New Zealand Historical Geography

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New Zealand is located in the South Pacific Ocean, about 1200 miles southeast of Sydney, Australia, across the Tasman Sea. It consists of two large, mountainous, islands; the North Island and the South Island, and some small coastal islands of varying sizes, the principle ones being Stewart Island at the southern tip of the country, and the Chatham Islands, east of Christchurch. The center of the South Island is dominated by the Southern Alps which run its full length. The tallest mountain in the range is Mt. Cook, at 3764 meters. The North Island also has several prominent mountain peaks. Due to the mountainous terrain of the islands, early settlements were located along the coasts, as are the largest cities today.
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''[[New Zealand|New Zealand]] [[Image:Gotoarrow.png]] [[New Zealand Historical Geography|Historical Geography]]''
  
New Zealand became a British Crown Colony in 1841. In 1846 it was divided into two administrative provinces, New Ulster and New Munster, which were later abolished in favor of 10 provinces. In 1876 the provincial governments were abolished and replaced by local councils and boards on county, city, borough, and town levels.
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New Zealand is located in the South Pacific Ocean, about 1200 miles southeast of Sydney, Australia, across the Tasman Sea. It consists of two large, mountainous, islands; the North Island and the South Island, and some small coastal islands of varying sizes, the principle ones being Stewart Island at the southern tip of the country, and the Chatham Islands, east of Christchurch. The center of the South Island is dominated by the Southern Alps which run its full length. The tallest mountain in the range is Mt. Cook, at 3764 meters. The North Island also has several prominent mountain peaks. Due to the mountainous terrain of the islands, early settlements were located along the coasts, as are the largest cities today.  
  
Sources describing boundary changes are found in the Locality Search of the Family History Library Catalog under:
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New Zealand became a British Crown Colony in 1841. In 1846 it was divided into two administrative provinces, New Ulster and New Munster, which were later abolished in favor of 10 provinces. In 1876 the provincial governments were abolished and replaced by local councils and boards on county, city, borough, and town levels.
  
NEW ZEALAND - HISTORICAL GEOGRAPHY
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Sources describing boundary changes are found in the Locality Search of the Family History Library Catalog under:
  
NEW ZEALAND - HISTORY
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NEW ZEALAND - HISTORICAL GEOGRAPHY
  
Historical atlases contain maps depicting boundary changes, migration and settlement patterns, military actions, and ethnic and religious distribution. See the "[[Fiji Maps|Maps]]" section of this outline for information on finding historical atlases.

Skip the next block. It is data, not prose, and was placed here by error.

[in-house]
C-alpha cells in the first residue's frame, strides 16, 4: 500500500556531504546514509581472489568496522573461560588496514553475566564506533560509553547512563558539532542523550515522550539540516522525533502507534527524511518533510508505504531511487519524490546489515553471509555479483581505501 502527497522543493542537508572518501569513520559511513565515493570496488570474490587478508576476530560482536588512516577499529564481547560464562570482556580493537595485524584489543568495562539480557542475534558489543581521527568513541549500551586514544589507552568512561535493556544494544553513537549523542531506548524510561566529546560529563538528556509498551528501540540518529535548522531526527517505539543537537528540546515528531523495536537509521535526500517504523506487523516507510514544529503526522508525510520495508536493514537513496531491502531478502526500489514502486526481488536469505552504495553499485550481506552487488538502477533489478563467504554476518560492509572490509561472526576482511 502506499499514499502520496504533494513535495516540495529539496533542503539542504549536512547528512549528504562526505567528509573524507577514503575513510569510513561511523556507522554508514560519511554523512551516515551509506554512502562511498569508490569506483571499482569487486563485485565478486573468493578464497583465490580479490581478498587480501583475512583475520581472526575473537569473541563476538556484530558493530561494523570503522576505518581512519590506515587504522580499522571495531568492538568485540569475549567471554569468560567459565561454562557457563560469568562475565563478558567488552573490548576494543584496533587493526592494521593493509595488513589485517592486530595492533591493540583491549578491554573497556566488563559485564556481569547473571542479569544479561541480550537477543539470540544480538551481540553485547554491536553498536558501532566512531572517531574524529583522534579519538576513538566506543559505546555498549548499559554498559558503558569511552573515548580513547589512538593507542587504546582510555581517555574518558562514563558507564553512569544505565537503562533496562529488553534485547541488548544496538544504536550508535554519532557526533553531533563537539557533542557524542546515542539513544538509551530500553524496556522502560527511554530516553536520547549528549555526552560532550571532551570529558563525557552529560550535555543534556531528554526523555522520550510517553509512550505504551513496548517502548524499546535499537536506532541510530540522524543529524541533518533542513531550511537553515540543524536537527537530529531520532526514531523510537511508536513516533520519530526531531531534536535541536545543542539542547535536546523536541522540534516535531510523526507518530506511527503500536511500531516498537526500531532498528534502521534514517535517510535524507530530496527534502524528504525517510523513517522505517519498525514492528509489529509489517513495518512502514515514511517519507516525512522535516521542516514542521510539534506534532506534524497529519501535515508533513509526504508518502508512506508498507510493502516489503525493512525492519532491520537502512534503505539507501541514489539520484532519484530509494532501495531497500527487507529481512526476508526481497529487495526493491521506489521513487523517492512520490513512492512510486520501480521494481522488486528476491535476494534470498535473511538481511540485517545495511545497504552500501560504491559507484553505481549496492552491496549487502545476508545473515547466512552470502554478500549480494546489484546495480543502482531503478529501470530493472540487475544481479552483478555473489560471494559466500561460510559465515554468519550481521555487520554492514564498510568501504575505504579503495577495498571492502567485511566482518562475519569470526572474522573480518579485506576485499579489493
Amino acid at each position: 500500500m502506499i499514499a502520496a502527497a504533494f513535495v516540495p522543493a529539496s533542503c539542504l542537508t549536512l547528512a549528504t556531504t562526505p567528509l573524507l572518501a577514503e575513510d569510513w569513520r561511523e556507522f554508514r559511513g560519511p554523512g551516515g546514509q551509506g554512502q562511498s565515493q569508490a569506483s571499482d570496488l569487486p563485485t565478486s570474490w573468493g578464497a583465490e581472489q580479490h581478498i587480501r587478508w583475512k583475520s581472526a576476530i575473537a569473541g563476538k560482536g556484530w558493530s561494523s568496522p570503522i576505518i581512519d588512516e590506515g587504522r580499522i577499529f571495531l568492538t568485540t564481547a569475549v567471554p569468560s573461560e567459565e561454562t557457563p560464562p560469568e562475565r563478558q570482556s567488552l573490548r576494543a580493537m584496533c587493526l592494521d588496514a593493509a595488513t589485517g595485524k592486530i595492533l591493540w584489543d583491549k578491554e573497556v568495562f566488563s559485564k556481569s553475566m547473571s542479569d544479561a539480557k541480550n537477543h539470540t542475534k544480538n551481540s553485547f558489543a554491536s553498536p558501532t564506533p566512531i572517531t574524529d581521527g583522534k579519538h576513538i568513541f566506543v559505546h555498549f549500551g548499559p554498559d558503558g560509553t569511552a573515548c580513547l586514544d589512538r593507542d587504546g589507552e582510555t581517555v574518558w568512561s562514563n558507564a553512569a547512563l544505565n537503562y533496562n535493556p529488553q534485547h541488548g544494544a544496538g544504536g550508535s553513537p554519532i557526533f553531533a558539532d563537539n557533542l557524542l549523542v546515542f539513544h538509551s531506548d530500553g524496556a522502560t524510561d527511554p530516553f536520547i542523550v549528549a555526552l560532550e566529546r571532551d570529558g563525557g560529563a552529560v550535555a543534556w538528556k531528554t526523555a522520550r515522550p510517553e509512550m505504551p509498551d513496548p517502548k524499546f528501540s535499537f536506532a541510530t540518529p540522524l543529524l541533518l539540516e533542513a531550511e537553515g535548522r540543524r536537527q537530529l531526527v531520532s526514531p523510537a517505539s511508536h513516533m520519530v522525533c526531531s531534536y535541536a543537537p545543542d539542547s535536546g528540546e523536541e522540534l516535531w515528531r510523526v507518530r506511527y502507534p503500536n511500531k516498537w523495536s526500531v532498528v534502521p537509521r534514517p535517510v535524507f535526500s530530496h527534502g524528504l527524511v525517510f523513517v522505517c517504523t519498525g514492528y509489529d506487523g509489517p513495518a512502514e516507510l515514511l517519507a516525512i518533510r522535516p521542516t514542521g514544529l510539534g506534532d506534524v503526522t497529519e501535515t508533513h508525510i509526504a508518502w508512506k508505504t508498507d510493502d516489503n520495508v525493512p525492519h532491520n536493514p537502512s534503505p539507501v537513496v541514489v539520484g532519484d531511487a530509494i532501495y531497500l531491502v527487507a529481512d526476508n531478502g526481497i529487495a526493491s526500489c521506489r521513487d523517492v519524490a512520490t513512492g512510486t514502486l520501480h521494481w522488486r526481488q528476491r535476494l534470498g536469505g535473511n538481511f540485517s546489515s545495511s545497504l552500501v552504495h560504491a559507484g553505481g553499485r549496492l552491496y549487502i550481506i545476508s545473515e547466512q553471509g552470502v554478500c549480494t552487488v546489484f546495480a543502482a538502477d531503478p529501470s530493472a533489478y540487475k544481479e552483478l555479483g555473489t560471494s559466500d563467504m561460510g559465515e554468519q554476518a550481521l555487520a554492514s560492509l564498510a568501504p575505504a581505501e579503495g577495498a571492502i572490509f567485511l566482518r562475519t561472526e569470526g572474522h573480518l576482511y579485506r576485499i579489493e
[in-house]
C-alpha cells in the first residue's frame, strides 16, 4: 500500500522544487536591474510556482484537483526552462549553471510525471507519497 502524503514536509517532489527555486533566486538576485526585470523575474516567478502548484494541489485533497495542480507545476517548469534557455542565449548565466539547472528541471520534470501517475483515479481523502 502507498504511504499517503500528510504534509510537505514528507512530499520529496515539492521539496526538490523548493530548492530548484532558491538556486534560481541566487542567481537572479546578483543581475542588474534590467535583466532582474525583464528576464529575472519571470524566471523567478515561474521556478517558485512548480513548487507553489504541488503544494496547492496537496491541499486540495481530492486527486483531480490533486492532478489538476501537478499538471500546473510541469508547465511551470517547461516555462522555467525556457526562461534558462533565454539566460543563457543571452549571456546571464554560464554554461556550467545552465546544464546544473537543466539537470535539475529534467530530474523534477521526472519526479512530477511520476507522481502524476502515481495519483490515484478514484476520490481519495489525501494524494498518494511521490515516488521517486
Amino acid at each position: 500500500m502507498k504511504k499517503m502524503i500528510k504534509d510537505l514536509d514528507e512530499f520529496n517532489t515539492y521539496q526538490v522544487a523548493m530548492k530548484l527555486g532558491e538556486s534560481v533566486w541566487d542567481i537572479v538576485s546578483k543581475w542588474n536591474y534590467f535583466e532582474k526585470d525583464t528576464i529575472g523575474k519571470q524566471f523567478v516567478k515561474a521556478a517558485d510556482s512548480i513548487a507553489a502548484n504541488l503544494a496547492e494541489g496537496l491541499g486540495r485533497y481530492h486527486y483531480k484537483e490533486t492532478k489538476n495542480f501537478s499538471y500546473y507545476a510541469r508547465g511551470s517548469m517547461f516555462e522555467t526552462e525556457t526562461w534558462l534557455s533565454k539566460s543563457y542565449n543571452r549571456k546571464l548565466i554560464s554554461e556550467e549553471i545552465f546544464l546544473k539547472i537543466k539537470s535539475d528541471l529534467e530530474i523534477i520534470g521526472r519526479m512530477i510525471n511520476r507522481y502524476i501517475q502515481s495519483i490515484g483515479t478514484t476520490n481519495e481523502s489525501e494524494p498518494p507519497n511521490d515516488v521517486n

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NEW ZEALAND - HISTORY
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Historical atlases contain maps depicting boundary changes, migration and settlement patterns, military actions, and ethnic and religious distribution.  
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See [[Fiji Maps]] for information on finding historical atlases.  
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{{Place|New Zealand}}
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[[Category:New_Zealand]]

Revision as of 09:23, 17 August 2011

New Zealand Gotoarrow.png Historical Geography

New Zealand is located in the South Pacific Ocean, about 1200 miles southeast of Sydney, Australia, across the Tasman Sea. It consists of two large, mountainous, islands; the North Island and the South Island, and some small coastal islands of varying sizes, the principle ones being Stewart Island at the southern tip of the country, and the Chatham Islands, east of Christchurch. The center of the South Island is dominated by the Southern Alps which run its full length. The tallest mountain in the range is Mt. Cook, at 3764 meters. The North Island also has several prominent mountain peaks. Due to the mountainous terrain of the islands, early settlements were located along the coasts, as are the largest cities today.

New Zealand became a British Crown Colony in 1841. In 1846 it was divided into two administrative provinces, New Ulster and New Munster, which were later abolished in favor of 10 provinces. In 1876 the provincial governments were abolished and replaced by local councils and boards on county, city, borough, and town levels.

Sources describing boundary changes are found in the Locality Search of the Family History Library Catalog under:

NEW ZEALAND - HISTORICAL GEOGRAPHY

NEW ZEALAND - HISTORY

Historical atlases contain maps depicting boundary changes, migration and settlement patterns, military actions, and ethnic and religious distribution.

See Fiji Maps for information on finding historical atlases.